For over 50 years, peptidoglycan has played a pivotal role in the development of antibacterial chemotherapy, and essential peptidoglycan-synthesizing enzymes have been identified as antibacterial targets with high potential and characterized in vitro. Nevertheless the efforts to develop drugs acting on these rationally chosen targets have largely proven disappointing due to the limited number of biophysical tools capable to produce static and dynamic structural views of the entire peptidoglycan polymer along the bacterial cell-life cycle and of its evolution under the selective pressure of antibiotics. Focusing on one important cell-wall synthesis and maturation reaction, the L,D-transpeptidation, the present project aims at combining information obtained on samples of different levels of complexity, ranging from purified enzymes in interaction with peptidoglycan fragments to the complete cell-wall synthesis machinery in bacterial cells. In this context, innovative spectroscopic approaches including high-field solution NMR, solid-state NMR as well as MAS-DNP will be conducted to provide a new view on the role of L,D-transpeptidases (Ldts) in the cross-linking of peptidoglycan peptide stems along the cell maturation.

To succeed in this integrative approach a joint postdoctoral position is proposed between two NMR research groups in Grenoble that already collaborated efficiently in the past. Structural and dynamical studies of peptidoglycan:L,D-transpeptidase complexes by liquid- and solid-state NMR spectroscopy will be mainly hosted in the Biomolecular NMR Spectroscopy group at Institut de Biologie Structurale (IBS, http://www.ibs.fr/) in the team directed by Dr Jean-Pierre Simorre. This group has a direct access to the state of the art NMR facility at IBS containing six high-field spectrometers (950 MHz, 850 MHz, 700 MHz, 3x600 MHz) equipped with latest solid-state NMR and cryogenic liquid-state probes. Furthermore, an innovative approach based on MAS-DNP will be developed, in particular for in-vivo studies. This part of the work will take place in the DNP group of the Institute for Nanosciences and Cryogenics at CEA Grenoble under the supervision of Sabine Hediger. This team, directed by Gaël De Paëpe, hosts a 400 MHz MAS-DNP spectrometer and is very active on instrumentation and methods developments in standard and ultra-low temperature MAS-DNP. The synergy between both groups is reinforced by the geographical proximity.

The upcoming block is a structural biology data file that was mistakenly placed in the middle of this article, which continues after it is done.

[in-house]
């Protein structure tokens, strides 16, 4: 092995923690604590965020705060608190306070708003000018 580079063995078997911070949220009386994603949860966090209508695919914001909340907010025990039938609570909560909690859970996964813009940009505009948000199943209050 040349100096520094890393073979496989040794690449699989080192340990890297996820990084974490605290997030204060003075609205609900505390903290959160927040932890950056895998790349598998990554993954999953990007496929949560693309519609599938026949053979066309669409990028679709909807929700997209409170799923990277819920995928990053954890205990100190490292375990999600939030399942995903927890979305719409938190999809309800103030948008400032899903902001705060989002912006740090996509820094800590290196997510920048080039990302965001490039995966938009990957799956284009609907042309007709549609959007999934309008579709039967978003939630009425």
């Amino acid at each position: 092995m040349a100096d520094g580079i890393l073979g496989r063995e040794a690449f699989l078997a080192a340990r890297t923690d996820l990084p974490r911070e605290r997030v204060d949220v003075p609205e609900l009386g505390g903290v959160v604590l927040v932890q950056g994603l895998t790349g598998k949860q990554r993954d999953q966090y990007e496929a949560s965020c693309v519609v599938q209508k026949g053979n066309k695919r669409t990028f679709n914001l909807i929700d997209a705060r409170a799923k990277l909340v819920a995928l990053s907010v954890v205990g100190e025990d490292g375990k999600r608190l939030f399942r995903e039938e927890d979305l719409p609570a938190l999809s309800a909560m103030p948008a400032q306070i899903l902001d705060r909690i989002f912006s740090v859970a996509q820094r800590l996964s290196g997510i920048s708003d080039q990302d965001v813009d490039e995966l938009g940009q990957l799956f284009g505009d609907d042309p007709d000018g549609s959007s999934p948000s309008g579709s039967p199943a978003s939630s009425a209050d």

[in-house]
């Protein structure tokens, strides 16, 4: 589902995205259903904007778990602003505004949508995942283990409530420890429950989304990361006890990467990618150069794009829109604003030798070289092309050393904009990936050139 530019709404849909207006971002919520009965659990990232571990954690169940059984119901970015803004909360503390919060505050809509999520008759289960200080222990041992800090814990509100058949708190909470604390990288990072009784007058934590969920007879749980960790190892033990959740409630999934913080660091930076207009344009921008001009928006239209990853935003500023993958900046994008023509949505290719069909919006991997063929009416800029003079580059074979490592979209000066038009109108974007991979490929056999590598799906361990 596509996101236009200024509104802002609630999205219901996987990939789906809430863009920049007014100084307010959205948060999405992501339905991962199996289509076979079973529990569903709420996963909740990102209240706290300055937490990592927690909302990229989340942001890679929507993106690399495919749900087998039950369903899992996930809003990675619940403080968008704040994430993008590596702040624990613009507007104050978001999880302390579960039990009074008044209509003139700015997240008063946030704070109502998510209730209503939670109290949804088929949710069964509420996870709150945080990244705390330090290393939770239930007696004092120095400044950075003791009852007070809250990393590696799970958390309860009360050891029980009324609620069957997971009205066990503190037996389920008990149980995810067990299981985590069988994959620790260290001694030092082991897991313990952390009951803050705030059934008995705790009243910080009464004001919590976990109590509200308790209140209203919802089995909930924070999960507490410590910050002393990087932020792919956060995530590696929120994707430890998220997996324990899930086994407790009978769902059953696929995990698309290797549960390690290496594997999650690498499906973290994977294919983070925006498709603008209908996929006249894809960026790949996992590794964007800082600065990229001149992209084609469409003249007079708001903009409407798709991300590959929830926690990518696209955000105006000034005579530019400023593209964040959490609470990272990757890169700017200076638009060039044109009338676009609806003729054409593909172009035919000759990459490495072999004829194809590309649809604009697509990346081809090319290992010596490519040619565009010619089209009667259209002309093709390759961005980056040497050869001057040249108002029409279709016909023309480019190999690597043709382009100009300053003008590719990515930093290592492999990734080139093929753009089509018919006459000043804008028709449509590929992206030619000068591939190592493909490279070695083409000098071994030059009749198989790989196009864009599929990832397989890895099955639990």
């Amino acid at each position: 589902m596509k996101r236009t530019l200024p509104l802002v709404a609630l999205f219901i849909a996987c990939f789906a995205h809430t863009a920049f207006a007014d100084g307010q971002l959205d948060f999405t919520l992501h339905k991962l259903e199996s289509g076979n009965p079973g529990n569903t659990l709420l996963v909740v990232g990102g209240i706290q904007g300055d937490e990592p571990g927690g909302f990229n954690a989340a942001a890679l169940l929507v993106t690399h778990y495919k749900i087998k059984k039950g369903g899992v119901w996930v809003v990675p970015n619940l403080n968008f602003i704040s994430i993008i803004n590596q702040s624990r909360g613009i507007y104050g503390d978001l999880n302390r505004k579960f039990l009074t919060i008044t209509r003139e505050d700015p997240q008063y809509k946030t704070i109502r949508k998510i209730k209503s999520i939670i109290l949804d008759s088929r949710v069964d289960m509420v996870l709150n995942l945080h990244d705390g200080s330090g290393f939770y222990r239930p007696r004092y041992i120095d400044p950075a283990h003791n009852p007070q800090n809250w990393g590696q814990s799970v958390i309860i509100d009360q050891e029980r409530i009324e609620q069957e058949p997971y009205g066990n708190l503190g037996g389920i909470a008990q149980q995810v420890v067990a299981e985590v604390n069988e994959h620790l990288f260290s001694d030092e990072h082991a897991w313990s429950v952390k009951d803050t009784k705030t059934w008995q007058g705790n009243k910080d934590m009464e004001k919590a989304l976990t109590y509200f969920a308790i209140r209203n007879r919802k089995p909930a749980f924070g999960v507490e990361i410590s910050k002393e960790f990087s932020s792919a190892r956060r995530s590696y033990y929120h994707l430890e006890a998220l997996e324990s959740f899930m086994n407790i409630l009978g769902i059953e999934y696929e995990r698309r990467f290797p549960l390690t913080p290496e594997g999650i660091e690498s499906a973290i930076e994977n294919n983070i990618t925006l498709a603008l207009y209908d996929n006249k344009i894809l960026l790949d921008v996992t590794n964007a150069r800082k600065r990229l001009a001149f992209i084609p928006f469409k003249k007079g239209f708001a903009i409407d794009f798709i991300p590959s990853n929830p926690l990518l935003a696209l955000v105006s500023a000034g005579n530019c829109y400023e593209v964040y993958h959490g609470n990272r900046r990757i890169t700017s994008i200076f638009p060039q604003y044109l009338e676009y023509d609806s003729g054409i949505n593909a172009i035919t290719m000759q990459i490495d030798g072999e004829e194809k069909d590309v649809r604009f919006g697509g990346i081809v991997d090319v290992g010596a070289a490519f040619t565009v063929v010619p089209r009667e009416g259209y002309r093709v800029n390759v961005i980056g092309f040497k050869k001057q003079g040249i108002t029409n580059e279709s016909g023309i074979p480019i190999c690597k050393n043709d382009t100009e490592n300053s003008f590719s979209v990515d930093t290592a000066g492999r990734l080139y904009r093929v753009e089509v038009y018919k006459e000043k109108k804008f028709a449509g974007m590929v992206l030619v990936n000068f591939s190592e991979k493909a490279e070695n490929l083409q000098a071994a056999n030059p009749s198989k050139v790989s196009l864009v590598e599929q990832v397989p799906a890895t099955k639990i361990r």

Applicants are expected to have a doctoral experience in liquid-state and/or solid-state biomolecular NMR spectroscopy. Knowledge about MAS-DNP will be considered as a plus. The successful candidate will be recruited for 18 months and will benefit from an ANR postdoctoral fellowship. Interested candidates should send their application with a curriculum vitae, a letter of motivation, and 2 reference letters by May 31st, 2017 via email to Jean-Pierre Simorre (jean-pierre.simorre@ibs.fr) and Sabine Hediger (sabine.hediger@cea.fr).
-- 
_____________________________________________________________

Sabine Hediger
INAC/MEM/LRM
CEA Grenoble
17 rue des Martyrs
38054 Grenoble Cedex 9
France

Tel.: +33 4 38 78 65 79 
Fax : +33 4 38 78 50 90
_____________________________________________________________

====================================
This is the AMPERE MAGNETIC RESONANCE mailing list:


NMR web database:

Monday, March 6, 2017

[NMR] PhD position in DNP-NMR #DNPNMR



PhD position, Marseille (France)

A PhD studentship supported by the Marie Curie Actions-COFUND is available under the joint supervision of Dr. Armand MASION (CEREGE Laboratory www.cerege.fr) and Prof. Stéphane VIEL (Radical Chemistry Institute http://icr-amu.cnrs.fr) at Aix-Marseille University (located in the southern-east part of France).